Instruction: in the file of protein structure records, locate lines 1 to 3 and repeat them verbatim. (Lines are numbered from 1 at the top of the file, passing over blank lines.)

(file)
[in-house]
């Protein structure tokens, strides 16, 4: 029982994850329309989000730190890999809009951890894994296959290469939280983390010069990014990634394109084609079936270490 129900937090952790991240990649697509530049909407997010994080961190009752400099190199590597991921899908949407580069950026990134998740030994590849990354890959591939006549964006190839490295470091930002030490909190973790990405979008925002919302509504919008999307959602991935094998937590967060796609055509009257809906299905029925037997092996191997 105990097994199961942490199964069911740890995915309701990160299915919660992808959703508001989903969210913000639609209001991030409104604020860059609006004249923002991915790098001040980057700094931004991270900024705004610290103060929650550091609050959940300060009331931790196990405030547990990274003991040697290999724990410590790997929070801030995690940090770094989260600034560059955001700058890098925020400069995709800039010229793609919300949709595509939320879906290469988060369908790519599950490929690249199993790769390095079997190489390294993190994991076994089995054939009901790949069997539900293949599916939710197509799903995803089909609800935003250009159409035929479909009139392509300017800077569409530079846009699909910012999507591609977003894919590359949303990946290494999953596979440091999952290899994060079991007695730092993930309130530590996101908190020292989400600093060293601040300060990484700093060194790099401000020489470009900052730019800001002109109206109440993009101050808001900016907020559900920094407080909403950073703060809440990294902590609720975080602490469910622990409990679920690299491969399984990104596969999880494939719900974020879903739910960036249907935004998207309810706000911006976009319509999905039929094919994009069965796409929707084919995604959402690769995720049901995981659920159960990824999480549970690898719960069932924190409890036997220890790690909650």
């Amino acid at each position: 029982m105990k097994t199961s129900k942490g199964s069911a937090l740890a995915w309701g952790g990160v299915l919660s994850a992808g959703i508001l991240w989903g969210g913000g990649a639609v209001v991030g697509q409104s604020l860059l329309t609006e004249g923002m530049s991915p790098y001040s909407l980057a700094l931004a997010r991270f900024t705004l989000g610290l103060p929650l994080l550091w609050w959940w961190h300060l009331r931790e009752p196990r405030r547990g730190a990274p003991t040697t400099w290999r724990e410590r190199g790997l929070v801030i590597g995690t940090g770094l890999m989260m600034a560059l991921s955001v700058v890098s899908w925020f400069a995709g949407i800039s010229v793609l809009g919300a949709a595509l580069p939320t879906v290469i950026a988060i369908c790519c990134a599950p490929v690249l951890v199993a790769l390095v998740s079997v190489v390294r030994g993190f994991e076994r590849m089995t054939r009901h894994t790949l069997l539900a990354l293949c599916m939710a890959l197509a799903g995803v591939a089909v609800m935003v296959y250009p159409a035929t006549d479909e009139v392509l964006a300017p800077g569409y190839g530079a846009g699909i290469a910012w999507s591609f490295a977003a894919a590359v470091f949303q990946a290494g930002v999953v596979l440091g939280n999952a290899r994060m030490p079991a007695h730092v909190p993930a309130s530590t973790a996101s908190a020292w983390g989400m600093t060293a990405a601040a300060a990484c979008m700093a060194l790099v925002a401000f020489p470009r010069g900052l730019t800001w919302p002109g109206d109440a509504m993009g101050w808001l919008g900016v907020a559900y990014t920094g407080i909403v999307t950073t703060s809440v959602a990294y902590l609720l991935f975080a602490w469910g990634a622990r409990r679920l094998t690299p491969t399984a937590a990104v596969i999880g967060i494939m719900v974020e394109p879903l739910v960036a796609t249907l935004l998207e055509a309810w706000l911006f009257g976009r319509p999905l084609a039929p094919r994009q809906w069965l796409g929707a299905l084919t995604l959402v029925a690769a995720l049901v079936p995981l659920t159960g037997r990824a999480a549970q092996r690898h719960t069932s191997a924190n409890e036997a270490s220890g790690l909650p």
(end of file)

[in-house]
């Protein structure tokens, strides 16, 4: 029982994850329309989000730190890999809009951890894994296959290469939280983390010069990014990634394109084609079936270490 129900937090952790991240990649697509530049909407997010994080961190009752400099190199590597991921899908949407580069950026990134998740030994590849990354890959591939006549964006190839490295470091930002030490909190973790990405979008925002919302509504919008999307959602991935094998937590967060796609055509009257809906299905029925037997092996191997 105990097994199961942490199964069911740890995915309701990160299915919660992808959703508001989903969210913000639609209001991030409104604020860059609006004249923002991915790098001040980057700094931004991270900024705004610290103060929650550091609050959940300060009331931790196990405030547990990274003991040697290999724990410590790997929070801030995690940090770094989260600034560059955001700058890098925020400069995709800039010229793609919300949709595509939320879906290469988060369908790519599950490929690249199993790769390095079997190489390294993190994991076994089995054939009901790949069997539900293949599916939710197509799903995803089909609800935003250009159409035929479909009139392509300017800077569409530079846009699909910012999507591609977003894919590359949303990946290494999953596979440091999952290899994060079991007695730092993930309130530590996101908190020292989400600093060293601040300060990484700093060194790099401000020489470009900052730019800001002109109206109440993009101050808001900016907020559900920094407080909403950073703060809440990294902590609720975080602490469910622990409990679920690299491969399984990104596969999880494939719900974020879903739910960036249907935004998207309810706000911006976009319509999905039929094919994009069965796409929707084919995604959402690769995720049901995981659920159960990824999480549970690898719960069932924190409890036997220890790690909650």
């Amino acid at each position: 029982m105990k097994t199961s129900k942490g199964s069911a937090l740890a995915w309701g952790g990160v299915l919660s994850a992808g959703i508001l991240w989903g969210g913000g990649a639609v209001v991030g697509q409104s604020l860059l329309t609006e004249g923002m530049s991915p790098y001040s909407l980057a700094l931004a997010r991270f900024t705004l989000g610290l103060p929650l994080l550091w609050w959940w961190h300060l009331r931790e009752p196990r405030r547990g730190a990274p003991t040697t400099w290999r724990e410590r190199g790997l929070v801030i590597g995690t940090g770094l890999m989260m600034a560059l991921s955001v700058v890098s899908w925020f400069a995709g949407i800039s010229v793609l809009g919300a949709a595509l580069p939320t879906v290469i950026a988060i369908c790519c990134a599950p490929v690249l951890v199993a790769l390095v998740s079997v190489v390294r030994g993190f994991e076994r590849m089995t054939r009901h894994t790949l069997l539900a990354l293949c599916m939710a890959l197509a799903g995803v591939a089909v609800m935003v296959y250009p159409a035929t006549d479909e009139v392509l964006a300017p800077g569409y190839g530079a846009g699909i290469a910012w999507s591609f490295a977003a894919a590359v470091f949303q990946a290494g930002v999953v596979l440091g939280n999952a290899r994060m030490p079991a007695h730092v909190p993930a309130s530590t973790a996101s908190a020292w983390g989400m600093t060293a990405a601040a300060a990484c979008m700093a060194l790099v925002a401000f020489p470009r010069g900052l730019t800001w919302p002109g109206d109440a509504m993009g101050w808001l919008g900016v907020a559900y990014t920094g407080i909403v999307t950073t703060s809440v959602a990294y902590l609720l991935f975080a602490w469910g990634a622990r409990r679920l094998t690299p491969t399984a937590a990104v596969i999880g967060i494939m719900v974020e394109p879903l739910v960036a796609t249907l935004l998207e055509a309810w706000l911006f009257g976009r319509p999905l084609a039929p094919r994009q809906w069965l796409g929707a299905l084919t995604l959402v029925a690769a995720l049901v079936p995981l659920t159960g037997r990824a999480a549970q092996r690898h719960t069932s191997a924190n409890e036997a270490s220890g790690l909650p």